SAN FRANCISCO (KGO) -- From Uber and Lyft to good old taxicabs, there are a lot of ways to get around this New Year's Eve. But some could cost you a whole lot more than normal.
Pop go the fireworks, and pop goes the champagne. But when it's time to go home, you might not be celebrating.
In years past, taxis were the only game in town. And they cleaned up.
When asked if New Year's Eve is a good moneymaker, one driver said, "It's the best night of the year."
But then came the apps -- Uber and Lyft.
And unlike taxis, they can raise prices when demand is high.
"Uber was skyrocketed about 10 times the cost it should've been," said one Uber user.
"Prime time exists basically as an incentive to get people out on the road," said Lyft driver Mika Sanfilippo. "I mean, when people know there's gonna be a higher percentage of prime time, they'll be like, all right I might as well drive these few hours."
Sanfilippo said she needs that incentive to put up with the New Year's craziness. Along with some beaded bracelets she gives out to passengers, she's brought something else.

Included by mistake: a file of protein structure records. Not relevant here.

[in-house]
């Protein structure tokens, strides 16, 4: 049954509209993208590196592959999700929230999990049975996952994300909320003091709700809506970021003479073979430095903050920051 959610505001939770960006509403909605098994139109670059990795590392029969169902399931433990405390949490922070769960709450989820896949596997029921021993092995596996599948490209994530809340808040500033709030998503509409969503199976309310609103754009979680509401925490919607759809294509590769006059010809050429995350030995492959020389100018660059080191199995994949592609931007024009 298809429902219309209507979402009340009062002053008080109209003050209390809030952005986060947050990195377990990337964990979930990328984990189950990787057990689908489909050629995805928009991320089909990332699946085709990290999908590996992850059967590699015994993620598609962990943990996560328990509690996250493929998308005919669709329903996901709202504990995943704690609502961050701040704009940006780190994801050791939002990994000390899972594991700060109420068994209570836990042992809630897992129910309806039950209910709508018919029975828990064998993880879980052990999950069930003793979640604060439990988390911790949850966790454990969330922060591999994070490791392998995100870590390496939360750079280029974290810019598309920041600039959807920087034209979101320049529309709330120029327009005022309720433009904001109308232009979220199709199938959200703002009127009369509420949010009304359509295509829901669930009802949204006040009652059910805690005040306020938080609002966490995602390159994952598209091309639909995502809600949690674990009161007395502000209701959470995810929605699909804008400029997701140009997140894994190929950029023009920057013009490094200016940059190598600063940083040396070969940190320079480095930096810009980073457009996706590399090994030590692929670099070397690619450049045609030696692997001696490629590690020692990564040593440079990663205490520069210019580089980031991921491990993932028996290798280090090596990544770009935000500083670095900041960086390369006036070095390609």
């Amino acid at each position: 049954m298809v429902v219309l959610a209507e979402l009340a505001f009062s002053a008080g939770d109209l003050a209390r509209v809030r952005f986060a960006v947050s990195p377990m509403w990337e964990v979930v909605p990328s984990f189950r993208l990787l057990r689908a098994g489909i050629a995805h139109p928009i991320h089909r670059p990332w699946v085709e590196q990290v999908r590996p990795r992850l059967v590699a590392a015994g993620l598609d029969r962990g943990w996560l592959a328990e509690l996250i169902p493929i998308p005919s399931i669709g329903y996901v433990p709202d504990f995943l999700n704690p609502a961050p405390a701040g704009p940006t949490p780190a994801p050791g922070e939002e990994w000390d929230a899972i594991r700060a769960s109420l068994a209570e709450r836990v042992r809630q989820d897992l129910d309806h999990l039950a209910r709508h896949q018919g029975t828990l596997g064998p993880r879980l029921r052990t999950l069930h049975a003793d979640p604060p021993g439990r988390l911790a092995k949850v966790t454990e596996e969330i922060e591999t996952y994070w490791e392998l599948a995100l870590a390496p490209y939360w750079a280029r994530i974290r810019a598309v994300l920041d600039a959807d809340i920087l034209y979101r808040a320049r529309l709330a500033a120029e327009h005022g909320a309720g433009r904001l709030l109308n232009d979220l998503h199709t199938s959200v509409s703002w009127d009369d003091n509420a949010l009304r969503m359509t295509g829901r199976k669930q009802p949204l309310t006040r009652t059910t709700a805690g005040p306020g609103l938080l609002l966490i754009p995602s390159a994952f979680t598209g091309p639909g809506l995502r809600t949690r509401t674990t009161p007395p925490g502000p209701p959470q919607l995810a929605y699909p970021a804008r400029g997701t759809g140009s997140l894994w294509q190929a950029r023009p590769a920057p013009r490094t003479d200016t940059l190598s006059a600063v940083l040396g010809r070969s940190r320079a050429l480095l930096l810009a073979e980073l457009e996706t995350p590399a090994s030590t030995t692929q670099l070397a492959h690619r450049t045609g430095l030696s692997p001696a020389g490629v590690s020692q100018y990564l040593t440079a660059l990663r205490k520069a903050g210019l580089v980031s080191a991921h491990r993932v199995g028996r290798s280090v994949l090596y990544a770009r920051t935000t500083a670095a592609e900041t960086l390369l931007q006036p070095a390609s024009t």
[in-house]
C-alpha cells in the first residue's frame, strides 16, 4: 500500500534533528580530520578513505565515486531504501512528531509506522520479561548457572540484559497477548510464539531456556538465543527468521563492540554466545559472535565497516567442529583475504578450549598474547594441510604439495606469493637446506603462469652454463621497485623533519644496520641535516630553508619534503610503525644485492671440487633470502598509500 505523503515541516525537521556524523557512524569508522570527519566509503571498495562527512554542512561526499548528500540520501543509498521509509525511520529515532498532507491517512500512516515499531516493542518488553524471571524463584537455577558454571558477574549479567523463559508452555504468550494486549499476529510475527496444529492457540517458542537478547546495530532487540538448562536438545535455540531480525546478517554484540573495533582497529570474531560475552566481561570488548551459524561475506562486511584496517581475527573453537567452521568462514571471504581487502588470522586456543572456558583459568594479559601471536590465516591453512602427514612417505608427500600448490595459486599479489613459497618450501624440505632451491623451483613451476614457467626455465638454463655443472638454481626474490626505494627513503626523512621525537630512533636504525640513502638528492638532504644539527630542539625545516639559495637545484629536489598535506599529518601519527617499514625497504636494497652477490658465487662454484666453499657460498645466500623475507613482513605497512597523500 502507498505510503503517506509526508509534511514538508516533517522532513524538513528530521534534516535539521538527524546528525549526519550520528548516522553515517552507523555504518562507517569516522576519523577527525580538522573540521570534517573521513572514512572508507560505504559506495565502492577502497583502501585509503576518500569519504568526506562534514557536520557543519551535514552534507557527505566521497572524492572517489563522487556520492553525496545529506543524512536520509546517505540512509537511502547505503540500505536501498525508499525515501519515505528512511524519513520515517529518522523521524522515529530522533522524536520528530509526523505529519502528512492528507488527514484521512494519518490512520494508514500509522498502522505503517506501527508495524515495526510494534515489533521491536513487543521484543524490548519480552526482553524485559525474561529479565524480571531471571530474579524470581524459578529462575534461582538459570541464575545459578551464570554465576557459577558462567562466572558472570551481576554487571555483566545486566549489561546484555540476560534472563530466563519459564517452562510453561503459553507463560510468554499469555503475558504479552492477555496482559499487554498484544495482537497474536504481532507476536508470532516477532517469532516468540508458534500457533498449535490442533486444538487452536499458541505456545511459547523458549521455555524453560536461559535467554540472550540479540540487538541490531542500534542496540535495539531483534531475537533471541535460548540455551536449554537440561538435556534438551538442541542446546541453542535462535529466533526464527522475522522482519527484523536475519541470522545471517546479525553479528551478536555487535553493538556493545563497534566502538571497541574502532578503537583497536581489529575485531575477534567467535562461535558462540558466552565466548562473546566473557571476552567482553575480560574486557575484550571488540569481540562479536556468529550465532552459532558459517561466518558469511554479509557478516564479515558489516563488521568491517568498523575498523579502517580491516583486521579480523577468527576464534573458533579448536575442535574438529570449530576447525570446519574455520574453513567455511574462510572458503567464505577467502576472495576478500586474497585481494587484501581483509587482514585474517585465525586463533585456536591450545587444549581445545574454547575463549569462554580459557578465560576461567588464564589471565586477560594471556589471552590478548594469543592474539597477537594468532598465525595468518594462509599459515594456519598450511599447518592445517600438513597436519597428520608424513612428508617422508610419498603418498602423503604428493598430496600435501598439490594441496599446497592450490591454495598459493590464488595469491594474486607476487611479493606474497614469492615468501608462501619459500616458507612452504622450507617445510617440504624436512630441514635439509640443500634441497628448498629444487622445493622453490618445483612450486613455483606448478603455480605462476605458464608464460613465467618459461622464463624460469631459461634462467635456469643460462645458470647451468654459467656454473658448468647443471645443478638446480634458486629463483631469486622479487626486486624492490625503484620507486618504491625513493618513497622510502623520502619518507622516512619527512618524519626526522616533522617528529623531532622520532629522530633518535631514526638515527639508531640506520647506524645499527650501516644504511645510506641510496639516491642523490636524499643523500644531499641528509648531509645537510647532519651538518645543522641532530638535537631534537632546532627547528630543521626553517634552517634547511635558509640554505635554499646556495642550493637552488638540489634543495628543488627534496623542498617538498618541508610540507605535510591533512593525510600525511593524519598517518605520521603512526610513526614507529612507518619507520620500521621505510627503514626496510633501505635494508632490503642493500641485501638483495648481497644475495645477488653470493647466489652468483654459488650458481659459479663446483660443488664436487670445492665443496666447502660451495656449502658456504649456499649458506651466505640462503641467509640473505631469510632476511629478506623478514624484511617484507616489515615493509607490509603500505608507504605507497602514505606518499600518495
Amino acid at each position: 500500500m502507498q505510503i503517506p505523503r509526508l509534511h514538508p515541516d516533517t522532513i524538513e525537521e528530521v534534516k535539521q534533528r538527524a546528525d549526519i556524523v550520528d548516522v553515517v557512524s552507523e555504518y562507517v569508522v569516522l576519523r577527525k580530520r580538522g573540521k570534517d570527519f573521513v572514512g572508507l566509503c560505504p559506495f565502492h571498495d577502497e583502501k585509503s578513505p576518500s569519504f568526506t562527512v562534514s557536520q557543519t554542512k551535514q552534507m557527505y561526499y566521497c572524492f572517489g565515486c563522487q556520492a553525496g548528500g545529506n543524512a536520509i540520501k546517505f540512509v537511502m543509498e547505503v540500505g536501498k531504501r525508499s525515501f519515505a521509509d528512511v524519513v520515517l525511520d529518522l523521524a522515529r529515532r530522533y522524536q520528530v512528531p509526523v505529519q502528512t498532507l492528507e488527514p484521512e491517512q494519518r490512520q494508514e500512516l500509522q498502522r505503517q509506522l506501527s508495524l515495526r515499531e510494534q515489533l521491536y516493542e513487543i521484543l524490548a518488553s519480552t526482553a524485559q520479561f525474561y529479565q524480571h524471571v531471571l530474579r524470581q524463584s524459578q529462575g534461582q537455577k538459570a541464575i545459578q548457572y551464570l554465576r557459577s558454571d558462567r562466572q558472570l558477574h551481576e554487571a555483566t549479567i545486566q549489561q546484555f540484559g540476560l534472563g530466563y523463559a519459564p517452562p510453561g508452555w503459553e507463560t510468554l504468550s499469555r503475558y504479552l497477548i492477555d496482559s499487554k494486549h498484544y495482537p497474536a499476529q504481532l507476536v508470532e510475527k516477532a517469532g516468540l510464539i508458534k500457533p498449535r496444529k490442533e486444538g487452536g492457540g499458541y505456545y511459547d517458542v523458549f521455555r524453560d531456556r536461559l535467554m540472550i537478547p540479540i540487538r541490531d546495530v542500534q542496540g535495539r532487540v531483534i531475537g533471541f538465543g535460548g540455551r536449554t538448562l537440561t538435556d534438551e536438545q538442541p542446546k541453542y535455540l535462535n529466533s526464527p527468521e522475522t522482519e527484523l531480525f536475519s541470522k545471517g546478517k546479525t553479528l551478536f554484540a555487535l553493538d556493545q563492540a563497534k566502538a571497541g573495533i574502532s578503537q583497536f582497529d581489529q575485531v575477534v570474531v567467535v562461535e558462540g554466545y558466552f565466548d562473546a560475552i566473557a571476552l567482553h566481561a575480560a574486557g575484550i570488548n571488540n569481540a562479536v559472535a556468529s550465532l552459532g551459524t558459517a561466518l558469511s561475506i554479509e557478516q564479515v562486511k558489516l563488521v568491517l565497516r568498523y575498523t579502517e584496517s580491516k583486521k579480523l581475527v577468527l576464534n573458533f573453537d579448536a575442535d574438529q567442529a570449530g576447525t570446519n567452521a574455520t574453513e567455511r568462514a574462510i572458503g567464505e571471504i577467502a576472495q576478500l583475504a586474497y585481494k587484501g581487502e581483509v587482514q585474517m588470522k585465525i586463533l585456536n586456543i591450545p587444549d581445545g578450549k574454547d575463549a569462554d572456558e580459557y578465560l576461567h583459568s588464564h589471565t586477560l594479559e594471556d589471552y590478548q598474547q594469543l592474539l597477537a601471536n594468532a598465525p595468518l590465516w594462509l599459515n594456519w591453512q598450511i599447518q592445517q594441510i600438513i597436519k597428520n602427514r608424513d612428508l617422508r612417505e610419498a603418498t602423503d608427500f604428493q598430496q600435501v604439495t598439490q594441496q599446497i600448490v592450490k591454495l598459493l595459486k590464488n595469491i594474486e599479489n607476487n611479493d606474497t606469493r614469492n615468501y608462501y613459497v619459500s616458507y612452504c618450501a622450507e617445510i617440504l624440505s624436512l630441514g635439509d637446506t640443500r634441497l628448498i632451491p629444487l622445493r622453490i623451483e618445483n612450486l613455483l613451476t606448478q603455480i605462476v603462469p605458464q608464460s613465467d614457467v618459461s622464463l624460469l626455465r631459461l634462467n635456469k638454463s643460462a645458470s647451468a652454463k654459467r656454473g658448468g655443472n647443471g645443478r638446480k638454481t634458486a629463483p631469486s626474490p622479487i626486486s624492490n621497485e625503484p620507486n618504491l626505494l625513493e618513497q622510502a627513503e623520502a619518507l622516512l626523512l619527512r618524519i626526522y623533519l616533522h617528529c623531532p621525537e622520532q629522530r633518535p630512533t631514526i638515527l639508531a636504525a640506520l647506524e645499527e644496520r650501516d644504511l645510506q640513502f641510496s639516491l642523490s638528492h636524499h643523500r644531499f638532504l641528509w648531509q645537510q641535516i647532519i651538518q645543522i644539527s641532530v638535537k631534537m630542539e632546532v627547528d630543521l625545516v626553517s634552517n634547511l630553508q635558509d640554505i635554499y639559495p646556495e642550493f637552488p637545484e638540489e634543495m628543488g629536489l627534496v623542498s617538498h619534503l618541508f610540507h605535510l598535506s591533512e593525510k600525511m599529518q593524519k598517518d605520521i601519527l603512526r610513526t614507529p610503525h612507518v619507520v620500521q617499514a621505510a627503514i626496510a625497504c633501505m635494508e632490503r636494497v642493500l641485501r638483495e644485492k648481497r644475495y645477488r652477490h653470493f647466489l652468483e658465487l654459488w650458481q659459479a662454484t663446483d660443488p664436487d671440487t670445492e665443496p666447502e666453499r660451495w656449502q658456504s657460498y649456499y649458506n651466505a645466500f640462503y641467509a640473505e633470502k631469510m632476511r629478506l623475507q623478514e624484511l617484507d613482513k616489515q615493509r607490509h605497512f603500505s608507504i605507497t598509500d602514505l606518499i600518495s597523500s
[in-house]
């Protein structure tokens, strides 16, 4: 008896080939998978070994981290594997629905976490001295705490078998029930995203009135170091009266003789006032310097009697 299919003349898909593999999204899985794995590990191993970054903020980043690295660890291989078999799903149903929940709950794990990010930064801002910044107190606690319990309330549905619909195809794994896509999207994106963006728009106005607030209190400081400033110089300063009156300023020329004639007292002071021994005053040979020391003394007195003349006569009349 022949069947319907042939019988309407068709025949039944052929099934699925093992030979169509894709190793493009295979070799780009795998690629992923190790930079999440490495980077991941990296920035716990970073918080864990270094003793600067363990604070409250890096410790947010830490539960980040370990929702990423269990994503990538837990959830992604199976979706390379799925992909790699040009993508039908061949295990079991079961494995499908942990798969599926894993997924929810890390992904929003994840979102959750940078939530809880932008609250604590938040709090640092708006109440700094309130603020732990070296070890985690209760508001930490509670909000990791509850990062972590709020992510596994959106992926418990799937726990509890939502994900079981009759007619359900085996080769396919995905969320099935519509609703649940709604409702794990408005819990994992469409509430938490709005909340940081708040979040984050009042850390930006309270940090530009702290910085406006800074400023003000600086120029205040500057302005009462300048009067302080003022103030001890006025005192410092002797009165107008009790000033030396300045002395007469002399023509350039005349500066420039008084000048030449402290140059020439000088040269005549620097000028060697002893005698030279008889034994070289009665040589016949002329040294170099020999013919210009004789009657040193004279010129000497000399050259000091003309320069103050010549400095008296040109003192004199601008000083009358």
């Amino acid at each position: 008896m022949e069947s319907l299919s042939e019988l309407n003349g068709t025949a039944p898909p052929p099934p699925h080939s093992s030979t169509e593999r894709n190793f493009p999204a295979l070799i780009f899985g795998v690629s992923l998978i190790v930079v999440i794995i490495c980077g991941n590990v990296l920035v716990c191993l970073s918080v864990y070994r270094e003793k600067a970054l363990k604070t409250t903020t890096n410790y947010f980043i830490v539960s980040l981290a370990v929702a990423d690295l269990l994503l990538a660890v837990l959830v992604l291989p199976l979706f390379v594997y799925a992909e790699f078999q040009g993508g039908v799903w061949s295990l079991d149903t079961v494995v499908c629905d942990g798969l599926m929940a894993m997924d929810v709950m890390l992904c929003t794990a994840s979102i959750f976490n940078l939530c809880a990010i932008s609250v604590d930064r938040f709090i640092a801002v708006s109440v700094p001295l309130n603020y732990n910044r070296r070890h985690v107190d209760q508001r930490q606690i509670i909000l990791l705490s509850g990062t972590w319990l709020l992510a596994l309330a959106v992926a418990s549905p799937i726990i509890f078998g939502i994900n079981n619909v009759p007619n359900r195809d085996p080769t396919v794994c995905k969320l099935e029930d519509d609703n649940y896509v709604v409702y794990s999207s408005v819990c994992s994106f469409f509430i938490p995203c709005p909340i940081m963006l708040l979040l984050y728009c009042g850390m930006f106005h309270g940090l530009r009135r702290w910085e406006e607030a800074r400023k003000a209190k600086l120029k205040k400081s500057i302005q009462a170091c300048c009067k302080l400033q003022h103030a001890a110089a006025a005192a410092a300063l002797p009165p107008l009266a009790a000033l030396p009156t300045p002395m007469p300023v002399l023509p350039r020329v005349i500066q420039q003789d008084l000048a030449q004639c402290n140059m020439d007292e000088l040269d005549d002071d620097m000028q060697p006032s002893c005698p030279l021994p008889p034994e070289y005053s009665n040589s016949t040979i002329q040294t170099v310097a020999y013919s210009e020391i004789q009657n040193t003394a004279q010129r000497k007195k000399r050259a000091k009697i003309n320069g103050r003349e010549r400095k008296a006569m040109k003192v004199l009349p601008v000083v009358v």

"This is a hospital quality vomit bag," she said. "I have a few just in case."
And you may need one after hearing this -- for the first time ever Lyft is raising the cap on prime time rates up to a possible four times the normal fare.
As for Uber, the company will have no cap on surge pricing. They released video showing how riders will have to confirm twice that they've seen the high rates and agree to them. They expect the highest demand between 1 a.m. and 2 a.m.
But there's a wildcard in this game. Flywheel, the app specifically for hailing taxicabs, just announced it may be the cheapest ride in town. No matter where you travel to or from in San Francisco on New Year's Eve, it'll cost you exactly $10. The company is calling it #SurgeFreeNYE.
"This is our way of saying thank you to both our consumers as well as our drivers," said Oneal Bhambani.
Flywheel just raised $12 million in venture capital, and some of it is going to their New Year's Eve promotion. While the rider pays $10, the company will pay cabbies double the fare on the meter. It's an incentive to give rides through the app instead of finding fares on the street.
One Lyft driver told us he'd do it.
"If they're the best deal, I mean I totally understand," he said. "People should take the best deal possible, that's what I do."
For ideas on what to do for New Year's Eve, click here.